Diary of Charles Francis Adams, volume 8

Friday 24th. CFA Friday 24th. CFA
Friday 24th.

Cloudy, cold and rainy. At home all day. Evening at the Mansion.

This was my day for going to town but the weather seemed so very unpleasant that I decided to postpone it. Sat down quietly instead to write upon Mr. Tucker, but I must have overtasked myself heretofore or there is some other reason, for the extraordinary indolence which comes over me. I cannot write as I would. Perhaps it will come to me presently.

I read a little of Lessing’s Notes of a Memoir of Sophocles which are uncommonly adroit, and show how much may be made by an ingenious man out of very small materials.

Afternoon finished the second book of Lucan’s Pharsalia and read 240Wellwood’s Preface to the translation made by Rowe.1 Read a little of Grimm.

Evening passed at the house below. There is little or nothing stirring to excite any interest. A season of profound peace is now in the Country, such as we have not enjoyed for a long time, and the people appear to be striving to repair losses as earnestly as possible. Even politics are dull.


Nicholas Rowe’s translation of the Pharsalia, London, 1720, is at MQA.

Saturday. 25th. CFA Saturday. 25th. CFA
Saturday. 25th.

Rain but afterwards cleared up. To Boston. Afternoon out. Evening at the Mansion.

The morning opened with heavy clouds and a thunder shower in the midst of which I went to town accompanied by J. H. Adams. But it cleared afterwards. Time occupied in making calls of various kinds and commissions. I had in fact little to do. I had hurried my work so much before quitting the city that there is nothing left. No doubt in a week or two, it will begin again. To the Athenaeum to get some books for my father. Return.

The afternoon was so fine that I was tempted to spend it out in pruning my trees and examining the different things that grow about here. They look promising now, but there are few things more productive of disappointment than arboriculture. Evening at the mansion.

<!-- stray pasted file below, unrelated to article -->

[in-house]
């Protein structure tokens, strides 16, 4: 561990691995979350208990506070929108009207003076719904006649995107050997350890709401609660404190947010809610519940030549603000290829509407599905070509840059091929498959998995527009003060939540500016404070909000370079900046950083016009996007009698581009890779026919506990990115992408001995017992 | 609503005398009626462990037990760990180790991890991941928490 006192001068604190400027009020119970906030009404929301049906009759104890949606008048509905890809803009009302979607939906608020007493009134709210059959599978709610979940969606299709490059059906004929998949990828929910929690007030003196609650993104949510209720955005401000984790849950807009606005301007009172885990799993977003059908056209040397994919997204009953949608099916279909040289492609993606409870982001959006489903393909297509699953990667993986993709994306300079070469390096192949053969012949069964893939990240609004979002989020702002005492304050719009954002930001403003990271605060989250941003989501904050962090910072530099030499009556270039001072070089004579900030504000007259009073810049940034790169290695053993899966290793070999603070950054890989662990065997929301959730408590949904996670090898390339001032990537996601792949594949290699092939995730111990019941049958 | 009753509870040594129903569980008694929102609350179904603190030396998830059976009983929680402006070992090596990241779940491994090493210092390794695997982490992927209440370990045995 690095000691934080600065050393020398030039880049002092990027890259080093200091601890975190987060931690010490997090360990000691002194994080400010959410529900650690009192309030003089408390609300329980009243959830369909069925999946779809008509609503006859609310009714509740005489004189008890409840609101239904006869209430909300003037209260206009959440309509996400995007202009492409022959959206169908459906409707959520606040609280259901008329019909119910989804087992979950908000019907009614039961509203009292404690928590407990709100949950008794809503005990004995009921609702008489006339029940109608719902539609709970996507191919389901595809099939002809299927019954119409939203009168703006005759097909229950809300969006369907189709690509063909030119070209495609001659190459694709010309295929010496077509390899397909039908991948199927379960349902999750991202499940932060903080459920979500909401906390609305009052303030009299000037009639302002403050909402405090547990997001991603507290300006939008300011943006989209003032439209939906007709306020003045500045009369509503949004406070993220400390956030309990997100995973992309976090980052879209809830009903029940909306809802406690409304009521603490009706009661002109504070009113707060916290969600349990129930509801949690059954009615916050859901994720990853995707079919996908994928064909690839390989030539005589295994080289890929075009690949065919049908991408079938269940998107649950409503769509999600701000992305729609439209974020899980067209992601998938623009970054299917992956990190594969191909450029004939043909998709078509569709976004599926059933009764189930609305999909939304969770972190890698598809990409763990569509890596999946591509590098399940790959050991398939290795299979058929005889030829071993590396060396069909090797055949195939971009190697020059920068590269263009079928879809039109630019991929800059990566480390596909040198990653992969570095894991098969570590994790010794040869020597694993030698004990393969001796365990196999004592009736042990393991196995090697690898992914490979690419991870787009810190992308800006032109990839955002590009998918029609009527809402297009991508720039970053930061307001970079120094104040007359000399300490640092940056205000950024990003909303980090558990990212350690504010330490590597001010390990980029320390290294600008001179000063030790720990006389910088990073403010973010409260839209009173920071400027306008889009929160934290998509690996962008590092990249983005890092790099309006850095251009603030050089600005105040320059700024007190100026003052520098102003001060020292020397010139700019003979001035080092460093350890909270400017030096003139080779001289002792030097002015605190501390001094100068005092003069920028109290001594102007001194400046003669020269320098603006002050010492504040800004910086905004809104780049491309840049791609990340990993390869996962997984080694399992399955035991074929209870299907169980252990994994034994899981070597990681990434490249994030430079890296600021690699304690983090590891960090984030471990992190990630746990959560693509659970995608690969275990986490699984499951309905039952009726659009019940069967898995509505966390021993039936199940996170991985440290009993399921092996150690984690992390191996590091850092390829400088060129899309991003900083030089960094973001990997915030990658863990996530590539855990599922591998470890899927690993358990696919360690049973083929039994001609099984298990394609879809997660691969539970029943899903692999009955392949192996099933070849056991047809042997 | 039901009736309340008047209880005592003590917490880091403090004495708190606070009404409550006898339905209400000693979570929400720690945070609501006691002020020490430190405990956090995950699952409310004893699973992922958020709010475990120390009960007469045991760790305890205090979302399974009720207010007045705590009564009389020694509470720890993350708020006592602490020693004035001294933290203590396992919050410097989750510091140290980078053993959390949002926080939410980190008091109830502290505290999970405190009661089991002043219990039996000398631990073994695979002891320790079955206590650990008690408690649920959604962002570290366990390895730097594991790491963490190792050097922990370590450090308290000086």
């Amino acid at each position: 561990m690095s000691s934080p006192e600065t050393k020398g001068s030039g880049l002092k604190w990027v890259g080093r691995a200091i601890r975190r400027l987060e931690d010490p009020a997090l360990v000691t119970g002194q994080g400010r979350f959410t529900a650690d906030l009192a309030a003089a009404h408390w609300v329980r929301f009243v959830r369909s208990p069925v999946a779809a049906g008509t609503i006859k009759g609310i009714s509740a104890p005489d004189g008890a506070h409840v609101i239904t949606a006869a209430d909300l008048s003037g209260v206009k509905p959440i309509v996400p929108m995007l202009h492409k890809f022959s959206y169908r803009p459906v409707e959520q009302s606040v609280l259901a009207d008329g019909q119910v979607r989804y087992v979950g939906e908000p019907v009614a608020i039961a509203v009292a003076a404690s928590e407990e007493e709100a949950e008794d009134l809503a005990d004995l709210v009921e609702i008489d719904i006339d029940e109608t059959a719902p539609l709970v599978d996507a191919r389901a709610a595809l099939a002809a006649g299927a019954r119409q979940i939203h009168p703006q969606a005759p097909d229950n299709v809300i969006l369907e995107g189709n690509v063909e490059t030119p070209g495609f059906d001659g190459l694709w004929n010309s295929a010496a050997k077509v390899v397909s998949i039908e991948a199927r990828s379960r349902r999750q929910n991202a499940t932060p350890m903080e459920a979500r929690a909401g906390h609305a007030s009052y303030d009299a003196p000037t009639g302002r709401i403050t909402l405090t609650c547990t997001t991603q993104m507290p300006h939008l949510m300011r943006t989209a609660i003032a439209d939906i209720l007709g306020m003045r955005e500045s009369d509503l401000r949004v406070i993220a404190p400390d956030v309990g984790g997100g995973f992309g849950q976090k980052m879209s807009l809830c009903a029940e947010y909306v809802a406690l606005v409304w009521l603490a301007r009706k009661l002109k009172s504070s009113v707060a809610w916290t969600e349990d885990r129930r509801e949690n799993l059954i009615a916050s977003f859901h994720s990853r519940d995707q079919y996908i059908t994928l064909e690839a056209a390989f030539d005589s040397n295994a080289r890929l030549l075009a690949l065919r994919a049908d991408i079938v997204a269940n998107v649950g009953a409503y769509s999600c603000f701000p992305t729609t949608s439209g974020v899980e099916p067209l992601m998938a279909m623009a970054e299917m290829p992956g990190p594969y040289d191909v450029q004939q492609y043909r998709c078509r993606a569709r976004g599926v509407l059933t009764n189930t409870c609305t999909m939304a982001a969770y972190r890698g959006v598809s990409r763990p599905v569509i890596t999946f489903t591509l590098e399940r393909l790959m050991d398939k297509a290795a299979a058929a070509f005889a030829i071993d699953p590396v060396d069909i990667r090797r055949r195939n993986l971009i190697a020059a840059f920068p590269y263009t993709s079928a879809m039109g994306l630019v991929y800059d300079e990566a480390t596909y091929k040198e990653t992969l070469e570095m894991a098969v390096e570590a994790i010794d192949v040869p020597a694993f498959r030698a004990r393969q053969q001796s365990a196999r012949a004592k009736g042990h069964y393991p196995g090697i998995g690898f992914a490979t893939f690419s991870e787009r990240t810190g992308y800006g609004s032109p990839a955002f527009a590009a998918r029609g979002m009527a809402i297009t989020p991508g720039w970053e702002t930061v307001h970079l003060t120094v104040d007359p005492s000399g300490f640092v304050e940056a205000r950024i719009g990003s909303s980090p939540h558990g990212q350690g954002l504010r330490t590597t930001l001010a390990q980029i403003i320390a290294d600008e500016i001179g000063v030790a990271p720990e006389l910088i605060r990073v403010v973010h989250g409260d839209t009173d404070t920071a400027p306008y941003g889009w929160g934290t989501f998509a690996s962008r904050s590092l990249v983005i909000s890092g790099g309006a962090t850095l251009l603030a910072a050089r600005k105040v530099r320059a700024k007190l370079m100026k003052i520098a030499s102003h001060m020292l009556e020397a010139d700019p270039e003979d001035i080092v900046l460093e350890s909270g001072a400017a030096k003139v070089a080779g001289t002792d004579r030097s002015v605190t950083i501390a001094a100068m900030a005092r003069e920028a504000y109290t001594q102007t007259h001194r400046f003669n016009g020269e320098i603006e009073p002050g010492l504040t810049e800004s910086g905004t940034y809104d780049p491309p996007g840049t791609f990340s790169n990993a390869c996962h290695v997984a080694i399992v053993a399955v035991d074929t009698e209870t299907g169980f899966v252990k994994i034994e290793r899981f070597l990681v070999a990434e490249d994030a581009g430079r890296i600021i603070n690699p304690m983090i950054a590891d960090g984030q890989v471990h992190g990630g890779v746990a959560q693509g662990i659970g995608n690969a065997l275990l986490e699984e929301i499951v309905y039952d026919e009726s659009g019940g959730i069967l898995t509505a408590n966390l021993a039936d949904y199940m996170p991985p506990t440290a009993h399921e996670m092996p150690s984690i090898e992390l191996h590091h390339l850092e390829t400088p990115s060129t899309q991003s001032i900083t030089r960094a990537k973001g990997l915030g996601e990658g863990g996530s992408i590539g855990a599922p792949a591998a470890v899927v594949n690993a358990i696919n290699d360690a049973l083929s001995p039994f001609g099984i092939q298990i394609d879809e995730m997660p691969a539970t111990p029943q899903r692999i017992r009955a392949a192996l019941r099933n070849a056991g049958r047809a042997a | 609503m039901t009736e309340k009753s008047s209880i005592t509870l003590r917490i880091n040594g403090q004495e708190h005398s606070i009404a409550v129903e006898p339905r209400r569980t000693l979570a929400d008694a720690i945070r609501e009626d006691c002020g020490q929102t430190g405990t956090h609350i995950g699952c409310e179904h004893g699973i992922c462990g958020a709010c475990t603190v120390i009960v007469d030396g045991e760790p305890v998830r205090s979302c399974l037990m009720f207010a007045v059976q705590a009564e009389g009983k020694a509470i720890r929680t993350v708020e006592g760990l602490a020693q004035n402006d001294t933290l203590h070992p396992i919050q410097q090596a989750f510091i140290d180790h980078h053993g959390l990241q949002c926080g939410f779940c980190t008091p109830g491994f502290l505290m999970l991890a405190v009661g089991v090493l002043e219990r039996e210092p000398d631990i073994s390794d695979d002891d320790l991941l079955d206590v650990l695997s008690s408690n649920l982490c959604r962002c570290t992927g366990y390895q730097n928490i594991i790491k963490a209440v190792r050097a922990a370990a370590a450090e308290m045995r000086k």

Sunday 26th. CFA Sunday 26th. CFA
Sunday 26th.

Lovely day. Services as usual. Evening at the Mansion.

I passed the morning, devoting the usual portion of time to Louisa, and reading the two first dialogues of Alciphron, or the Minute Philosopher. This is quite a celebrated work of Berkeley to prove the truth of Religion.1 As yet I find little that appears to me like serious argument in the Dialogue. Alciphron is made to talk for the purpose of being confuted.

Attended divine service and heard Mr. Morison of New Bedford preach from Acts 17. 23. “For as I passed by, and beheld your devotions, I found an altar with this inscription, To the unknown God,” and also from Luke 15. 23. “Let us be merry.” One of my uncontrollable fits of abstraction prevented me from deriving as much good from these Sermons as perhaps I ought to have done. I regret them even when I find myself unable to correct myself of them.


Read a discourse of the Reverend John Balguy upon the conduct of the Bereans in being convinced of the truth of Christianity by examination. Acts 17. 11. “These were more noble than those in Thessalonica, in that they received the word with all readiness of mind, and searched the scriptures daily, whether those things were so.” This finishes the third volume of the English Preacher. Evening at the Mansion. Mr. Price Greenleaf was there. Dull political conversation.


Bishop George Berkeley, Alciphron; or the Minute Philosopher, Containing an Apology for the Christian Religion, 2 vols., London, 1732.